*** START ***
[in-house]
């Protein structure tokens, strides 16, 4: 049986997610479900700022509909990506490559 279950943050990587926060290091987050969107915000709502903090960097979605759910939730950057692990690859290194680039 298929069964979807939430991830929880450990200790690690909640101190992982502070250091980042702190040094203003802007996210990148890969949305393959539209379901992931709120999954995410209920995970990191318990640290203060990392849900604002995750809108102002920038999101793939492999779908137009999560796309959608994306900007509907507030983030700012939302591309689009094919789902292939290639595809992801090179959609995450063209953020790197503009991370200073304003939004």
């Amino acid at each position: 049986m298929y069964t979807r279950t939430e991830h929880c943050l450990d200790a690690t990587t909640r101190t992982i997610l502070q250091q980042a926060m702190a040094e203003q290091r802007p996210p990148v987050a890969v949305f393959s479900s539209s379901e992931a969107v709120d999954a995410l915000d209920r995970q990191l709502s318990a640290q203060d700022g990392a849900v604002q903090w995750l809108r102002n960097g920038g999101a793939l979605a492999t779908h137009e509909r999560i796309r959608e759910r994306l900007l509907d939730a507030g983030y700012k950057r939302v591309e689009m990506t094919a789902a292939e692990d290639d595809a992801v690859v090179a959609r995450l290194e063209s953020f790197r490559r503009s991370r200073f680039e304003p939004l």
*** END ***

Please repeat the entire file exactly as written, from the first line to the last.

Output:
[in-house]
């Protein structure tokens, strides 16, 4: 049986997610479900700022509909990506490559 279950943050990587926060290091987050969107915000709502903090960097979605759910939730950057692990690859290194680039 298929069964979807939430991830929880450990200790690690909640101190992982502070250091980042702190040094203003802007996210990148890969949305393959539209379901992931709120999954995410209920995970990191318990640290203060990392849900604002995750809108102002920038999101793939492999779908137009999560796309959608994306900007509907507030983030700012939302591309689009094919789902292939290639595809992801090179959609995450063209953020790197503009991370200073304003939004």
């Amino acid at each position: 049986m298929y069964t979807r279950t939430e991830h929880c943050l450990d200790a690690t990587t909640r101190t992982i997610l502070q250091q980042a926060m702190a040094e203003q290091r802007p996210p990148v987050a890969v949305f393959s479900s539209s379901e992931a969107v709120d999954a995410l915000d209920r995970q990191l709502s318990a640290q203060d700022g990392a849900v604002q903090w995750l809108r102002n960097g920038g999101a793939l979605a492999t779908h137009e509909r999560i796309r959608e759910r994306l900007l509907d939730a507030g983030y700012k950057r939302v591309e689009m990506t094919a789902a292939e692990d290639d595809a992801v690859v090179a959609r995450l290194e063209s953020f790197r490559r503009s991370r200073f680039e304003p939004l």